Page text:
A word from the wise
A word from the wise
I attended an advisory board meeting yesterday and it reminded me that we all need some independent advice on our strategies and businesses, no matter what size they are. We all try to see the upside of our businesses and get emotionally entangled whether it be with our 5 year business plan or a domain name that we convince ourselves will make us rich.
While the meeting at which I was presenting involved over 10 advisers, most of us do not need to formally appoint anyone.
What makes a good advisor?
These are the three characteristics I think are most important:
- Knowledgeable in the field
- Impartial and honest
Knowledgeable in the field
You want to have someone who is respected in the field and who has hands on experience. They do not have to be the very best in the area but they must understand what you are trying to do and what others in the same area are attempting to do.
You don’t want your business model or intellectual assets to be passed along to your competitors. Larger businesses use a CDA or confidential disclosure agreement to ensure their trade secrets remain secret. A small business may not be able to afford the legal fees nor be able to bear the cost of enforcing the agreement in court. An alternative is to pick someone you trust and reveal only what is necessary to properly review your business model and plan.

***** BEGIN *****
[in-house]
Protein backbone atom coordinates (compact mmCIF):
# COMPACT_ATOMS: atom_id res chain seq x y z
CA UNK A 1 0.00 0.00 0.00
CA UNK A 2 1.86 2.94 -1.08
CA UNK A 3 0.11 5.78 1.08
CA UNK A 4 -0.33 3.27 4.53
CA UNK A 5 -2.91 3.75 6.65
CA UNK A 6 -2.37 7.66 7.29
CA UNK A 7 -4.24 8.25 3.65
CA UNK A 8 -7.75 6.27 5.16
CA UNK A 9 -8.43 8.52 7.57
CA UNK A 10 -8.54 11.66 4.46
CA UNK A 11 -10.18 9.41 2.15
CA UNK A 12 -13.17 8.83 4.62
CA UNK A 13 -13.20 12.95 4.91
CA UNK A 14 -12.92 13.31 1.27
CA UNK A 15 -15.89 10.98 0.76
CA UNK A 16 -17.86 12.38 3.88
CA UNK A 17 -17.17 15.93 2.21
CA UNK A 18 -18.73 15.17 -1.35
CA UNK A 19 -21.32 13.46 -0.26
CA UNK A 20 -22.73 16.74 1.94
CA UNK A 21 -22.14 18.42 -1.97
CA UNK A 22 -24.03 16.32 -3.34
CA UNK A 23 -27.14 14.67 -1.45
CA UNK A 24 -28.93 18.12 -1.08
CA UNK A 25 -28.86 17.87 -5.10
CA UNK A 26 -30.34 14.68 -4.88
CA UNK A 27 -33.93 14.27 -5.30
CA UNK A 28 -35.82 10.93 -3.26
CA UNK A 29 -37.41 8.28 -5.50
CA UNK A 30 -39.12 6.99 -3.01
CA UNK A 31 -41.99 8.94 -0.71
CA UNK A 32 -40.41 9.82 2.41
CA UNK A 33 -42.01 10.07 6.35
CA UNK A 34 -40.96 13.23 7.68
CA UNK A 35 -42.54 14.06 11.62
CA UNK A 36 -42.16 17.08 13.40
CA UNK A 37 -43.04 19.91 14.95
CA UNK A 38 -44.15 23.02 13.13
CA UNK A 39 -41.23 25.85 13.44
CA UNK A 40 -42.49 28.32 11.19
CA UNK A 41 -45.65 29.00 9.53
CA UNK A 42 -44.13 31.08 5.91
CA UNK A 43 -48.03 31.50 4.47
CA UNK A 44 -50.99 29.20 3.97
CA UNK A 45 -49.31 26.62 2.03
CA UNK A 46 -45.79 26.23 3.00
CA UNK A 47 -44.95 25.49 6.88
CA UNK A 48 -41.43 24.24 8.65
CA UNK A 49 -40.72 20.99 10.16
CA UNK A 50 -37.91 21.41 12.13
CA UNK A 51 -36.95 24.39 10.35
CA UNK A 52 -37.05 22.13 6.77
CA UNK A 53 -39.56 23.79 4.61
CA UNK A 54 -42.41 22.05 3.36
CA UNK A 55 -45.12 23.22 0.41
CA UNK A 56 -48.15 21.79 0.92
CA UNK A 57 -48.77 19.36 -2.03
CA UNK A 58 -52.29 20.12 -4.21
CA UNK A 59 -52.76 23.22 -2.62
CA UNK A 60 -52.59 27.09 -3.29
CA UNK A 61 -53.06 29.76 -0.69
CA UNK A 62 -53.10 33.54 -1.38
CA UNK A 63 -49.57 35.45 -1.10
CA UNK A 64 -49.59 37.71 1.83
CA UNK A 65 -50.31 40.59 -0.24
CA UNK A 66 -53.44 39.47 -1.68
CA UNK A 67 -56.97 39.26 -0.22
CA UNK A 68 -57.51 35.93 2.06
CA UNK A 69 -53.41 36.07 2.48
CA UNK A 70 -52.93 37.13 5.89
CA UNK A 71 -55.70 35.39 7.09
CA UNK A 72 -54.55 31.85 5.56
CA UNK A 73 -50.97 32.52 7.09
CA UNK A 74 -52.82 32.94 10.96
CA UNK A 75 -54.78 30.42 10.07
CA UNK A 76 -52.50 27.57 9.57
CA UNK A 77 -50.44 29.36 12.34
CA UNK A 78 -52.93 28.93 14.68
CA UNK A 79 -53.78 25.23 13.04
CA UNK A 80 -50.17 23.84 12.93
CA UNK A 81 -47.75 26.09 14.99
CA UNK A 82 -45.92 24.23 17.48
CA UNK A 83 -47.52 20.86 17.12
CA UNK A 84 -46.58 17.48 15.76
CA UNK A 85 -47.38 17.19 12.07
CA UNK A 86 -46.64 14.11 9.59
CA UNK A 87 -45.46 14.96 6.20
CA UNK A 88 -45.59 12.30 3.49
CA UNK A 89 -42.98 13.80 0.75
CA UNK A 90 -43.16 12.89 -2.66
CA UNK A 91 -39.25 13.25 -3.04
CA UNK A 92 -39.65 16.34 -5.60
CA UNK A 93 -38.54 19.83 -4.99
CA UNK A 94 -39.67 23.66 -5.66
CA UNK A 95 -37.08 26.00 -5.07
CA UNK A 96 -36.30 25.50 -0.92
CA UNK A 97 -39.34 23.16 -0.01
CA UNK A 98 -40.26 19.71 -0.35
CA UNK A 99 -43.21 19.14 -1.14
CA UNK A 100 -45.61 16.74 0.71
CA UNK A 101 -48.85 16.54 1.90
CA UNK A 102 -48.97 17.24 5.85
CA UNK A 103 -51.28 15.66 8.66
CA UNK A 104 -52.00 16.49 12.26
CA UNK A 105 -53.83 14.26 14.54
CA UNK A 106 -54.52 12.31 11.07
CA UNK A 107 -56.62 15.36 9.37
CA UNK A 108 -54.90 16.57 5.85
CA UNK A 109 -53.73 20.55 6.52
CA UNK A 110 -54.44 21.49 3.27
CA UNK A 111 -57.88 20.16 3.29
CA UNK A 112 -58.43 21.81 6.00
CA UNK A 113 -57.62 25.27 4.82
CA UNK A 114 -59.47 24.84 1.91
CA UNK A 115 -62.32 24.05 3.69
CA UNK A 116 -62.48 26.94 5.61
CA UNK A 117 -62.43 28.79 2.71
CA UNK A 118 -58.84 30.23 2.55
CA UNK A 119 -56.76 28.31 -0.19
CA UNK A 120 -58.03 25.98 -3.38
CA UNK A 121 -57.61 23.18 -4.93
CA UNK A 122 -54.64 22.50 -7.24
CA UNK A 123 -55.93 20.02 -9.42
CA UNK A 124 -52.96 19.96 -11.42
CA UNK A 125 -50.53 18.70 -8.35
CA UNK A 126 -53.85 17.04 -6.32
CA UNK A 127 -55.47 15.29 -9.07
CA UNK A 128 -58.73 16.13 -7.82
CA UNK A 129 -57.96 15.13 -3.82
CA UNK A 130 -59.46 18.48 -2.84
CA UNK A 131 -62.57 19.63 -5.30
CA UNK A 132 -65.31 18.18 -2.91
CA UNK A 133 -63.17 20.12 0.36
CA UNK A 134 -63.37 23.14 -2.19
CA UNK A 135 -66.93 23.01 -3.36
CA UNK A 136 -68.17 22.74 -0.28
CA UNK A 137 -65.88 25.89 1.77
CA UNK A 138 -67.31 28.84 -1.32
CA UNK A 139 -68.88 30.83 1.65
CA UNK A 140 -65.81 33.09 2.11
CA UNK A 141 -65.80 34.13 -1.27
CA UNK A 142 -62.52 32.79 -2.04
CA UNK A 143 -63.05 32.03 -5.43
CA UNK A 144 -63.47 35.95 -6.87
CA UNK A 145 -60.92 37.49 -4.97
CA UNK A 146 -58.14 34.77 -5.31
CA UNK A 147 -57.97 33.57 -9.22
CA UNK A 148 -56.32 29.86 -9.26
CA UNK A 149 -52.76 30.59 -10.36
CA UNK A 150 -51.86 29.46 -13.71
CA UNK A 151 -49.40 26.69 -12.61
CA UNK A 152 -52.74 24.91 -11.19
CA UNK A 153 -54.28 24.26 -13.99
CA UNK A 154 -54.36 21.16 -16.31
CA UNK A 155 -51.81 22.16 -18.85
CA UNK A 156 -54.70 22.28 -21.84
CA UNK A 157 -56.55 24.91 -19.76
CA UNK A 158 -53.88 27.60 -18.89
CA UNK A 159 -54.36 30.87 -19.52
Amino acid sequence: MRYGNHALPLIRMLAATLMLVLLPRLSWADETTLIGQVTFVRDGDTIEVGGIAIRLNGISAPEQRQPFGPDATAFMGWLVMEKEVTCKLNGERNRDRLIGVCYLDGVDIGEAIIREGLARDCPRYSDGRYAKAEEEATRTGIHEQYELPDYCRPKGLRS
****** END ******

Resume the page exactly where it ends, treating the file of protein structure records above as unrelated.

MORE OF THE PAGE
Impartial and honest
There is no point in picking an advisor who will agree with everything you do and say. The only time this is useful is where you are trying to encourage investment in your business. To get useful advice, you need to encourage the advisor to be honest and direct and you should not be defensive.
Getting comments in writing helps avoid the natural defensiveness that arises from criticism. You can then review the comments at a later time separating yourself from the emotional reaction.
If there is none, then your advisor is probably not giving you what you need to improve your business
Expect actionable advice
If some aspect of your business is criticized, then ask what action would be recommended to address the issue.
You don’t have to act on every piece of advice given but make sure it is a rational choice.
- Encouraging good anchor text for inbound links
- Gaming Google
- The quirks of metric versus imperial measurements in search engines
- Find expired domains for SEO : Feedback
Measuring the impact of advice
If you enact some aspect of the advice given, make sure you can measure whether it helped or not. A financial target or customer goal can help you evaluate the impact of the change you made.
Falling in love with your business may give you the energy and passion to promote your business. It may also cloud your judgement to make the hard rational decisions all businesses need. Finding independent advice is a simple way to avoid falling into this common trap.
How many of you are getting independent advice? Does it help? Can you afford it?